I woke up on 27th December feeling the same and closed the company on New Year’s Eve. I knew instinctively that I had to put one baby (Premae) in board school, to manage the gestation of a new baby (No Shade). In the film, the house party actually starts on December 31st 2017, this was literally a direct documentation of my own life.
Directing and acting in my debut film was a mammoth challenge. I actually look back and cannot believe that I did it. It was a true baptism of faith and courage. I was managing a crew of 12 people and a cast of 5-10 people at any one time. And then on days where there were extras and moving variables like different locations, bad weather, it was a godsend to have my husband by my side and also my sister Joanna assisting in any way I needed her. Family is everything. Having an unconventional background has shaped my whole life. I grew up in Islington. I lived in a children’s home from the age of 11 until I got my first home at 18.
I don’t think people realise how important it is to use adversity to build strength and character. Nothing that happens to you in life is wasted. Everything has a reason and a meaning. My best friend from secondary school Grace Ladoja called me after she heard about the film and said ‘This is destiny, you have married film and beauty together through No Shade. Your two greatest loves. You are married to the Founder of the British Urban Film Festival. This is destiny. This film is bigger than you. This film is for every dark-skinned black girl that has ever experienced colourism, that’s every single one of us – thank you.’ I hadn’t really looked at it like that until she laid it out like that, but knew she was right.
I’ve also read that the film was written in two days and shot in six. How do you feel that this quick, spontaneous approach helped shape the final film?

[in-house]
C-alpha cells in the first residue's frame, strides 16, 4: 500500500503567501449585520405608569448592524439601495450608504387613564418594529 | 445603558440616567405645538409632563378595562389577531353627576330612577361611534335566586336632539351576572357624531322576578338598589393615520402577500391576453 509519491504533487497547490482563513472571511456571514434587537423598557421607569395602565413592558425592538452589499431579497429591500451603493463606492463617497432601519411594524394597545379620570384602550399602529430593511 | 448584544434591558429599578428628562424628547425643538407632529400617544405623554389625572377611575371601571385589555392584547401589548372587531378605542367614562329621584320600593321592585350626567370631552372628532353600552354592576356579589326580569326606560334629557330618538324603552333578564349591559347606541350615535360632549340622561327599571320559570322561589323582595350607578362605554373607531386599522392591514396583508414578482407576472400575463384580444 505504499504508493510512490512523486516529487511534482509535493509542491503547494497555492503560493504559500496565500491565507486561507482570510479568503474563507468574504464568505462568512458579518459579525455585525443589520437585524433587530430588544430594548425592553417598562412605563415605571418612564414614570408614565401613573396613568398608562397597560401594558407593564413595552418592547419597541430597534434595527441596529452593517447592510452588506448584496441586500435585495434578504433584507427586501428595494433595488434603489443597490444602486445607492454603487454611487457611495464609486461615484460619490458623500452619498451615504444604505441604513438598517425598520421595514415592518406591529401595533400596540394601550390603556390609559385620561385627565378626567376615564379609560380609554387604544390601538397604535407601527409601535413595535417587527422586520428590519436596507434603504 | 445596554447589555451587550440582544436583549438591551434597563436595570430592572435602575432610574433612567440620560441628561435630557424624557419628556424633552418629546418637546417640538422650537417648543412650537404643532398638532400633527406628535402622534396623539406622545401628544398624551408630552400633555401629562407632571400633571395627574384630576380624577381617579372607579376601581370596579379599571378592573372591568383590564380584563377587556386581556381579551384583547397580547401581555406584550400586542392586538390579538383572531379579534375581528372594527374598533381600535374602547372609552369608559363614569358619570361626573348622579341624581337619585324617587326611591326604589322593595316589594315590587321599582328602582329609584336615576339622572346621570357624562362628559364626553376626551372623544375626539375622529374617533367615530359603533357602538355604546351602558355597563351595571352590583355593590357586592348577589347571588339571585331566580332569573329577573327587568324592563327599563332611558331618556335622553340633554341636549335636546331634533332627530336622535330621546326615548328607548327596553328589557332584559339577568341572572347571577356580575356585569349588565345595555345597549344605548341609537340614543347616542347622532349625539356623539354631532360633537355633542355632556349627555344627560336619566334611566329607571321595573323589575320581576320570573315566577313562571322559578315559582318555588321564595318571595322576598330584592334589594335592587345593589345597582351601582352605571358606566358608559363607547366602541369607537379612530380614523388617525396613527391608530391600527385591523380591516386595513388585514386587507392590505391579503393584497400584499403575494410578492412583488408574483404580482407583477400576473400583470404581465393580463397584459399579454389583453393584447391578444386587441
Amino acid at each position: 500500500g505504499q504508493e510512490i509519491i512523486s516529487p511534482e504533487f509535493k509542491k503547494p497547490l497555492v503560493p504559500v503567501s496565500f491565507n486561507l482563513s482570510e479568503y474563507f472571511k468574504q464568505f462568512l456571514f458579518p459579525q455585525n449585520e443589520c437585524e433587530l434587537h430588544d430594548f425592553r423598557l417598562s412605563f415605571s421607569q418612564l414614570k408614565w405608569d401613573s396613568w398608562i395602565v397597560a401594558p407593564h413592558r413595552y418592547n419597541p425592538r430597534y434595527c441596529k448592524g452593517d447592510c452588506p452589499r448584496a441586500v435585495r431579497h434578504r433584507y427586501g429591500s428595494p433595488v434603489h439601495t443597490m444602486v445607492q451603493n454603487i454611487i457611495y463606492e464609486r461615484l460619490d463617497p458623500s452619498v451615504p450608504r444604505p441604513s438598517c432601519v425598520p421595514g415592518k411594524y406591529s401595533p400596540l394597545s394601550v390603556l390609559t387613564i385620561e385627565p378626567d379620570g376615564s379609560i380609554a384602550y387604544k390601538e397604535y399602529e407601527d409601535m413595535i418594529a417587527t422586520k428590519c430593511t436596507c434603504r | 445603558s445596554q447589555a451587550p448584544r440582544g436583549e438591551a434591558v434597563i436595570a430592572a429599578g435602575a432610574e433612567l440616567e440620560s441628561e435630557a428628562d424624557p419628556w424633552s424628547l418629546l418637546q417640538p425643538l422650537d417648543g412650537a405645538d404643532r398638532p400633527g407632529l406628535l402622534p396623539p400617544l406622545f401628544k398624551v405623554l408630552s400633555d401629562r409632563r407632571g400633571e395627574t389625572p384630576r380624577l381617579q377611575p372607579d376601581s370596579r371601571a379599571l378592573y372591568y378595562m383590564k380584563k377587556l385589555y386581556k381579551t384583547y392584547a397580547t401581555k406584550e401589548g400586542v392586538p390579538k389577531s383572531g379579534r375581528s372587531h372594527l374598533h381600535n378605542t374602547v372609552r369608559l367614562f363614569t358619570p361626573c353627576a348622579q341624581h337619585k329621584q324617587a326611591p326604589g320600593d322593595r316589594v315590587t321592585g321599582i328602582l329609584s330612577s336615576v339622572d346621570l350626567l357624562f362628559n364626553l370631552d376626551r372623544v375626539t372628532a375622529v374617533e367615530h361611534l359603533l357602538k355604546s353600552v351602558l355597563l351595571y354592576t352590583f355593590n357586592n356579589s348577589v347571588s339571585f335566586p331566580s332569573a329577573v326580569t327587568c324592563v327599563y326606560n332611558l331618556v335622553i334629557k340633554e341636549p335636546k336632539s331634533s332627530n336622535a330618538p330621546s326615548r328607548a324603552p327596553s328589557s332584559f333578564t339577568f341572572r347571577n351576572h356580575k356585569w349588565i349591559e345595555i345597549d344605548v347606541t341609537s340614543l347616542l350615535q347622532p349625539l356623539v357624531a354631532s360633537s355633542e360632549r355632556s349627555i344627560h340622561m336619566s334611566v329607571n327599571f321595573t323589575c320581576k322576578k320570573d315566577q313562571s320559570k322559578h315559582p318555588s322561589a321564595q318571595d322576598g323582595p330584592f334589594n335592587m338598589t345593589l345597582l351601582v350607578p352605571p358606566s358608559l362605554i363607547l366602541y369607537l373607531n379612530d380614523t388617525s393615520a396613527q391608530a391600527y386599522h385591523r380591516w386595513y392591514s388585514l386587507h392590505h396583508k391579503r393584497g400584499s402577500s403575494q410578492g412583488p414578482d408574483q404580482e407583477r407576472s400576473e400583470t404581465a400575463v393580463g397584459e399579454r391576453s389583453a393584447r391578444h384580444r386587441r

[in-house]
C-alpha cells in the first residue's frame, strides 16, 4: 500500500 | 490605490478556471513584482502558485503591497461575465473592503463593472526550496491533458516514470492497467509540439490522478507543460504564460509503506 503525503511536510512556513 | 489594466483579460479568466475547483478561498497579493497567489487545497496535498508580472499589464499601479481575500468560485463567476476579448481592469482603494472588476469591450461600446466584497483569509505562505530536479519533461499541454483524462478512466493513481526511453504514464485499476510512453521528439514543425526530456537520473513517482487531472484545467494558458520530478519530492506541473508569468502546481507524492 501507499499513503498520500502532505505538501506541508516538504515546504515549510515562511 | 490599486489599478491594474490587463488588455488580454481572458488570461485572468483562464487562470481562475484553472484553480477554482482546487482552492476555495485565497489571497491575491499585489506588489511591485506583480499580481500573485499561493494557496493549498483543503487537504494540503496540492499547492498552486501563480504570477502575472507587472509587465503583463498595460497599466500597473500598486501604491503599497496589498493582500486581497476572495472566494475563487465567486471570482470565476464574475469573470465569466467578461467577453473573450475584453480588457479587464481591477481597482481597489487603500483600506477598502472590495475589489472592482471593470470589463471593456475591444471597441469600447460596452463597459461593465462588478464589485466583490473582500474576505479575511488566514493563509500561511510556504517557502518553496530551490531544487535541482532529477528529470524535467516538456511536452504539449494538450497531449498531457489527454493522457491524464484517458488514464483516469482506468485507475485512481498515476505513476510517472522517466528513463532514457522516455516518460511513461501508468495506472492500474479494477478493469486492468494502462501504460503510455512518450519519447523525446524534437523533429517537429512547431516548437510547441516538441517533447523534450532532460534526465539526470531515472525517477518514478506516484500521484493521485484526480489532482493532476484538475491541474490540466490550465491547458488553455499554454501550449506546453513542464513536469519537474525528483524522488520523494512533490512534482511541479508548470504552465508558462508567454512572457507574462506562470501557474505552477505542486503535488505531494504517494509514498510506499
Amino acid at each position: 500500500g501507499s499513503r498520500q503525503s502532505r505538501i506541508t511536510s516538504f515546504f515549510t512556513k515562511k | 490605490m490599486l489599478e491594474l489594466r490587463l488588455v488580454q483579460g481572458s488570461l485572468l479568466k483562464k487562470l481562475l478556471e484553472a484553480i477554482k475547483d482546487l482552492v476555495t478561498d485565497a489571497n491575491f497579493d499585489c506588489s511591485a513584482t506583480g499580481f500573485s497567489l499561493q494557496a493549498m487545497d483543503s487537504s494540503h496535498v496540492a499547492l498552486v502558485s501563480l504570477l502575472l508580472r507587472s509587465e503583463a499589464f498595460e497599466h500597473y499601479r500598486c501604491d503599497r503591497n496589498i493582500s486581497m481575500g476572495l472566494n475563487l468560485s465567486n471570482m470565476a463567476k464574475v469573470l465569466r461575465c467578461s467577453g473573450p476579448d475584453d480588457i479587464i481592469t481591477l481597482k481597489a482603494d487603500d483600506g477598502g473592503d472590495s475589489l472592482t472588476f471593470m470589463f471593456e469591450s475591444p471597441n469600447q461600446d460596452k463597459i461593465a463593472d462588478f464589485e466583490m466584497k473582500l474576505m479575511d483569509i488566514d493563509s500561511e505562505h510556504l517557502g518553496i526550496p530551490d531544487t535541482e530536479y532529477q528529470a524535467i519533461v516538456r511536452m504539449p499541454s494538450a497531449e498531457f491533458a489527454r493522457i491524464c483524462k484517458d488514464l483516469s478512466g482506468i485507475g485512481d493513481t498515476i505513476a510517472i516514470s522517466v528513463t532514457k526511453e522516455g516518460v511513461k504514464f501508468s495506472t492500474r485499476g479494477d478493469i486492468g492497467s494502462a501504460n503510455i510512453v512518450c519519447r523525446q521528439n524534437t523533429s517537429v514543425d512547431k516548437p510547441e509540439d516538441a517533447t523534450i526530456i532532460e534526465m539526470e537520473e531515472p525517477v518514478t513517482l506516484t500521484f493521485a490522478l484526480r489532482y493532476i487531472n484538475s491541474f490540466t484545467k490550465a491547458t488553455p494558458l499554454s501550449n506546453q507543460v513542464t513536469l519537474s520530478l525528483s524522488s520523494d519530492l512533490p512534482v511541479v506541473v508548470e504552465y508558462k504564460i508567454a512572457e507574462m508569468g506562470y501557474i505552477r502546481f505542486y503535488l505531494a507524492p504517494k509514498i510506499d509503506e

The 1st draft was written in 3hrs. I shaped it for 6 weeks. It was shot over 6.5 days and edited and colour graded for 3 months by a young wizard – the supremely talented Charles Scowsill. I moved quickly on things, because whenever you want to do something mega, or make a life changing decision, doubt and fear start to creep into your subconscious. I had been so confident for years in Premae, working and winning, but now I was embarking on going back into the hostile and completely random world of film. The film business is cut-throat and mystical. Everyone wants to be in it, but not many truly have a method for succeeding in it. I had closed my business and put all my finances with my families into this. No studio finance. No BFI. No Crowdfund. We backed ourselves. I’m Igbo, we are taught from young to back yourself. The stakes are higher when you do, and the reward is greater.
There was an urgency to crack on and the cast and crew felt it. But we did not rush anything. We let every scene take its time in filming. The DOP, Israr Azam, created a great method of rehearsing every scene before we shot it so that he could plan his camera journey and we could see the scene play out. The film feels like a fly on the wall documentary without the shaky camera. It makes the audience literally feel like they are privy to some deep shit that they shouldn’t be seeing – it’s sexy, saucy and damn right stressful. You will laugh, cry and kiss your teeth. These are emotions that the films I watched in my childhood and teens gave me. I wanted to slap Tyrese Gibson in Baby Boy – but I also wanted to rip his clothes off. That’s how female viewers feel about Danny (portrayed by Kadeem Pearse).
That’s how love can be sometimes. It’s complex and it’s alluring. I wanted to give women that, not jut black women, all women. I love it when white women DM on Instagram saying this film is a feminist movie. They felt so included in the film and recognise themselves in Jade, not for being mistreated for her skin colour necessarily – but the other labels that white women experience such as the ‘Dumb Blonde’ or the ‘You’re too pale’ if they don’t wear fake tan. It’s the constant message that women (regardless of shade) are never good enough that they relate to. I’m grateful for that.